This barnstorming campaign for NHS Blood and Transplant is among the most inventive and creative of its time, harnessing the power of social and traditional media and the goodwill of high-profile organisations to smash its goals. To encourage new blood donors, 1,000 organisations removed the A, O and B from their signage and branding to bring attention to the ‘missing types’ of donated blood. Highlights included the ‘o’ disappearing from the Downing Street sign. Other participants included Google, Coca-Cola, McDonald’s, the Daily Mirror and The Church of England. A record 30,000 people registered as new donors in the campaign’s first 10 days (from MHP Communications/Engine) – equivalent to 100,000 lives saved or improved.
ActionAid UK – #BrutalCut (2016)
In the age of influencers and multi-platform comms, few UK campaigns come close to this inspired work from Weber Shandwick and Clear Channel for ActionAid UK. To publicise the danger of female genital mutilation (FGM), #BrutalCut amplified messages from Kenyan girls facing the threat of FGM, disrupting content including YouTube and Instagram videos. On launch day, 132 digital screens across the UK – including London’s One Piccadilly, screens at the Latitude festival and trailers at cinemas – were simultaneously cut. The public could add the ‘brutal cut’ to their own videos or photos. The campaign reached 150 million people, led to 1,148 Twitter conversations, and helped the charity win funding to build centres to protect girls from FGM.
Sky – Ocean Rescue (2017)
The scourge of plastic pollution has risen dramatically up the political and corporate agenda in recent years, and while no single campaign can take credit, Sky Ocean Rescue has been among the most effective in the UK. It launched in January 2017 with two days of coverage on the problem and Sky’s vow to stop using single-use plastics, backed by polls showing the level of public concern, while urging viewers to take action. A campaign for the plastic cup and straw emojis to be withdrawn generated further coverage, while more than 100 MPs, including the then-Environment Secretary, Michael Gove, signed a pledge to #PassOnPlastic with Sky Ocean Rescue. Gove said plans to introduce a bottle deposit return scheme were in part driven by Ocean Rescue. Later initiatives included the launch of Sky Ocean Ventures, an investment vehicle backed by the Government for businesses that help cut plastic use.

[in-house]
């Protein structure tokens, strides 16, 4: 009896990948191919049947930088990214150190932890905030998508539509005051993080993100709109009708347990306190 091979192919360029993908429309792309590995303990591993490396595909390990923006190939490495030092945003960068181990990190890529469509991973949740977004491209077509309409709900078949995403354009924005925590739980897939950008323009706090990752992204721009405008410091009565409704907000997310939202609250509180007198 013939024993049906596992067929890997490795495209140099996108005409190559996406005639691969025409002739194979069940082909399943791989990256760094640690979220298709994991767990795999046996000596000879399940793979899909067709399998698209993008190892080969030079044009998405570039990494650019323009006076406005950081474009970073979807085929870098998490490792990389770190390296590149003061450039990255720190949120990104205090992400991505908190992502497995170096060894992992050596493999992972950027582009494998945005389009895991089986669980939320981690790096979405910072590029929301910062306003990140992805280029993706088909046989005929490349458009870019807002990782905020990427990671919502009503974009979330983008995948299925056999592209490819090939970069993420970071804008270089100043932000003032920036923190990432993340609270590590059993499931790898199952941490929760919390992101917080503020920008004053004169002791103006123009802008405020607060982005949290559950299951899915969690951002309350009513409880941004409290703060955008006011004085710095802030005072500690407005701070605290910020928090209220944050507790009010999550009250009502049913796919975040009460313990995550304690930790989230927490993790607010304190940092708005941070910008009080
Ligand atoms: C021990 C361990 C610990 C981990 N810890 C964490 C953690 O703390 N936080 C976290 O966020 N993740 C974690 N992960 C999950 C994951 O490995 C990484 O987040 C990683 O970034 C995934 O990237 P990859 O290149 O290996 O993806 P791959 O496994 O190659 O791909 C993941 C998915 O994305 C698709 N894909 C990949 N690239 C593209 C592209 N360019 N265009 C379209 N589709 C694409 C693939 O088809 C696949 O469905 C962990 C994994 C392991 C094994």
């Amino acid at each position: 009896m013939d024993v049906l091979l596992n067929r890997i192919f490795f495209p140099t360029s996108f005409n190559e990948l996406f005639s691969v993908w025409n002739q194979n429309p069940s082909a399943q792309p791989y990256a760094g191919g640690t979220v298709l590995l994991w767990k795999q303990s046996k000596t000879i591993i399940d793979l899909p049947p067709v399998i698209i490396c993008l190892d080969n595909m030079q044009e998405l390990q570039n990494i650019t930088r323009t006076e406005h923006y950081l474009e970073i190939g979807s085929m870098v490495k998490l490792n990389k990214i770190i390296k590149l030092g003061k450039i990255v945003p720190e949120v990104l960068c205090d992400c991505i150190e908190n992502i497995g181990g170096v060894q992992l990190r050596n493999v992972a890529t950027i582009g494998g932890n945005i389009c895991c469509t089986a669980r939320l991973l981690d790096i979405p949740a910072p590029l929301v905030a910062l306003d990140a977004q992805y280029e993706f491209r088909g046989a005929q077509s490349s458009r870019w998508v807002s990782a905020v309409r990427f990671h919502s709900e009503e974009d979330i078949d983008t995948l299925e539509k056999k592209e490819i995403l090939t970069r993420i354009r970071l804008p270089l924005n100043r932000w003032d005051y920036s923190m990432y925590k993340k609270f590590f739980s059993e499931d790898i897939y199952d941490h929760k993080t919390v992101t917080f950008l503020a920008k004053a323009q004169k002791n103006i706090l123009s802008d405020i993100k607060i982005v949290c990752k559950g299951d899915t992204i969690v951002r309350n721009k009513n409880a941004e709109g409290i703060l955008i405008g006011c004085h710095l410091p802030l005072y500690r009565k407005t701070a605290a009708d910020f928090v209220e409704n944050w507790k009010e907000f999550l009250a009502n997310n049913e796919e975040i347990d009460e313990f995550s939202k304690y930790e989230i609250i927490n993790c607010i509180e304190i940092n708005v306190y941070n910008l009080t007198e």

KFC UK & Ireland – FCK (2018)
KFC tore up the crisis comms rule book with its bold use of humour to respond to a genuine corporate crisis. A major logistical disruption led to a nationwide shortfall of chicken and the closure of hundreds of the chain’s UK restaurants. Keen to remain true to KFC’s cheeky and irreverent voice, the firm took a lighthearted dig at itself, with a campaign focused on rearranging the letters of its name to spell "FCK" on a chicken bucket. KFC’s head of brand engagement, Jenny Packwood, later said the approach "enabled us to take back control of the narrative… All of the attention was focused on our response, as opposed to whether we were paying our staff, which we were doing, or what we were doing with the wasted chicken." Mother handled the paid media, with Freuds overseeing the substantial PR effort.
Iceland – Rang Tan (2018)
Has a UK brand been more effective as Iceland at transforming its reputation in the ‘social-purpose era’? Having stolen a march on its rivals in January 2018 by pledging go plastic-free on own-brand product packaging, that Christmas Iceland repurposed Greenpeace’s ‘Rang-tan’ animated film to great effect, thanks to intelligent use of media relations and not a small amount of controversy. The 90-second film used a loveable young orang-utan to publicise rainforest destruction caused by unsustainable palm-oil production. Regulator Clearcast ruled Iceland’s version of the film – for its Christmas campaign – could not be shown on TV due to the Greenpeace connection. This proved a golden opportunity for publicity for Iceland, which had pledged to remove palm oil from its own-label products by the end of 2018. There was a backlash in early 2019 when a BBC investigation found the business hadn’t fully achieved this commitment. Nonetheless, research has suggested that the image of a brand once more associated with frozen pizzas and Kerry Katona has evolved to be much more positively perceived among the public.
PRWeek made the final selection, but which campaigns did we miss? Let us know by tweeting @prweekuknews, or emailing John.Harrington@haymarket.com.
Huge thanks to the industry experts we consulted - Jackie Elliot, Trevor Morris, Mark Borkowski, Dr Nicky Garsten and Peter Cunard.